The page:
Heavy metal having reached its commercial zenith almost 40 years ago, it's often hard for the uninitiated to believe that pure heavy metal still pumps furiously and truly in the hearts of those who chose to hear the call. If you've got well-developed fist-pumping muscles, then chances are that last sentence probably doesn't sound especially verbose or smack of the same grandiosity as it does to normal humans. I often struggle with how to explain to them why what we do on a regular basis is so great but a band like Exmortus, whose latest offering is that hydra of virtuosity and bombast that I crave, does it for me.
The flying dual leads, thrashing intensity, and newfound songwriting prowess found on Slave to the Sword surpasses just about all that is currently being given the rhetorical felattio at your favorite publication.
On their way through town for the third time in 6 months, I sat down with drummer Mario, in whom I found a a soft-spoken musically like-minded professional.
ThrashHead: How's the tour been?
Mario:Tour's been great! The shows have been awesome and we've been on the road for quite some time now. It's been great.
ThrashHead: So, you've been on tour with Destruction for not too long but, by and large, you guys have been in the thick of it for a while.
Mario:Yeah, we've been with Destruction for about a week now but we've been on the road since late January.
ThrashHead: Are there any plans for Europe?
Mario:We have stuff in the works but nothing really solid, no confirmations. Still feels like the album is still fresh, hasn't been out that long. It's only been out a month and a half...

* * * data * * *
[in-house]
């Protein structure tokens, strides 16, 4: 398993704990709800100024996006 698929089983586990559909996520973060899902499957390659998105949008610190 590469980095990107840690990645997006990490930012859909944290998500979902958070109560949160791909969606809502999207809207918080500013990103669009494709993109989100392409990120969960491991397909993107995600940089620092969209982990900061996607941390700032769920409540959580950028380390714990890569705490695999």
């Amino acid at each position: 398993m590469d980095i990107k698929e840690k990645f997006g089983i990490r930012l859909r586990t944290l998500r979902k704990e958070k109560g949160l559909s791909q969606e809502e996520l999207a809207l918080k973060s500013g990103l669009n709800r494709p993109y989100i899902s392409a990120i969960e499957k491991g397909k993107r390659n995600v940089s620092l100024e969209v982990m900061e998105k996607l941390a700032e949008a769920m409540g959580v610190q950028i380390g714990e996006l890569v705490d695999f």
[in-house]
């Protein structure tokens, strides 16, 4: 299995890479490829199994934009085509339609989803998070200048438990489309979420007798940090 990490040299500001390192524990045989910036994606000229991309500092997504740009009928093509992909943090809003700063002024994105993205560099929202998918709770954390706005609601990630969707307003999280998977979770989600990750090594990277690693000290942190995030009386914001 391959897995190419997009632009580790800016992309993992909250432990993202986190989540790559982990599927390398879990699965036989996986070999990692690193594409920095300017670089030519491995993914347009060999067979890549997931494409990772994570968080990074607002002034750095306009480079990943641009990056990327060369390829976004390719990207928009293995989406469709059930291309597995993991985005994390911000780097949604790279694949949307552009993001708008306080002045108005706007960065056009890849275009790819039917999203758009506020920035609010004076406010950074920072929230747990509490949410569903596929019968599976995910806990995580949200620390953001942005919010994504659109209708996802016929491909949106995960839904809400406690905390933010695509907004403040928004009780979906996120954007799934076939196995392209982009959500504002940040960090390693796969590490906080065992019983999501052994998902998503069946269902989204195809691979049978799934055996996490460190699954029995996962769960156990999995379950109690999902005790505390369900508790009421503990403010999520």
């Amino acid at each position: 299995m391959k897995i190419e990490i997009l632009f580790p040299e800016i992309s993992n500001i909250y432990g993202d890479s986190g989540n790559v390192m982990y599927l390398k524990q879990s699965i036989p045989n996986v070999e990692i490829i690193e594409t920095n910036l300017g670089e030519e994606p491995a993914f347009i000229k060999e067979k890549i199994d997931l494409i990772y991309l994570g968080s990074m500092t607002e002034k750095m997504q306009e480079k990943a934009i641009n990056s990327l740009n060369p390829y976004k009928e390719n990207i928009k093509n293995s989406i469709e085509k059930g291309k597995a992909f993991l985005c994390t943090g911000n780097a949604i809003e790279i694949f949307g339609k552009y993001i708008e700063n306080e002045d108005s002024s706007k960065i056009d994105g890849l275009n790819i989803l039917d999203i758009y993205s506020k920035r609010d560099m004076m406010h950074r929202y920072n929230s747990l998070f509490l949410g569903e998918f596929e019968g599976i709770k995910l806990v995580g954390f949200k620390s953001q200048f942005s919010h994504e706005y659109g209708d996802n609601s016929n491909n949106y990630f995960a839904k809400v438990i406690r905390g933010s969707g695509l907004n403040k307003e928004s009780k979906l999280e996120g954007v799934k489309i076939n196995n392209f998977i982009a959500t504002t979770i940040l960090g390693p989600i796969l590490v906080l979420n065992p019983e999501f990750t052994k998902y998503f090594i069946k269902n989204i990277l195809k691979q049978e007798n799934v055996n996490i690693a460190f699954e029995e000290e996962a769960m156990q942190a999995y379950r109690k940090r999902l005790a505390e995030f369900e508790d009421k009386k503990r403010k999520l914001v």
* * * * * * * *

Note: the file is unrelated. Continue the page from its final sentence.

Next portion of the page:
ThrashHead: If even that. It doesn't even feel like that it's been that long
Mario:I know, it hasn't been long at all. So, we're hoping that by summer we have something like that lined up, maybe do a festival or two.
ThrashHead: Speaking of the new album (Sworn to the Sword), I've been following you guys from the first record to the second and, now, to the third.
ThrashHead: The first not as much but I am pretty familiar with the Beyond the Fall of Time and have now gotten to know the new record. I feel like the last album had a few songs that stood out but, on the new one, every single song is a banger. How do you feel the songwriting process changed on this one?
Mario:The song writing process was...I think the word would be "strict." On the second album, we were messing around, trying to fine tune songs. On the first, we basically just plugged in and played. On the second one, you know, you always want to top the album before. So, when we did the third one, we tried to do everything we didn't do on the first two and I think it shows. The production is there and the songs we've fine-tuned as much as we could without being absolute perfectionists. Otherwise, we'd still be writing it.
ThrashHead: What are you guys listening to now that you might not have been listening to before?
Mario:Ya know, I think it's more about what we were listening to more of. A lot of Judas Priest, etc and we've always listened to these bands but now we're really taking in, specifically, a lot of heavy metal elements. Manowar is one, which is an element that our previous bass player brought in. He was a big Manowar guy and I think it kind of spilled over into some of the writing on this record.
ThrashHead: When did he take of?
Mario:He took off in July of last year. Yeah, he is gonna be a father and he knew. We decided that when the album comes out, we were going to tour as much as we can and he was like, "ya know what, I just can't."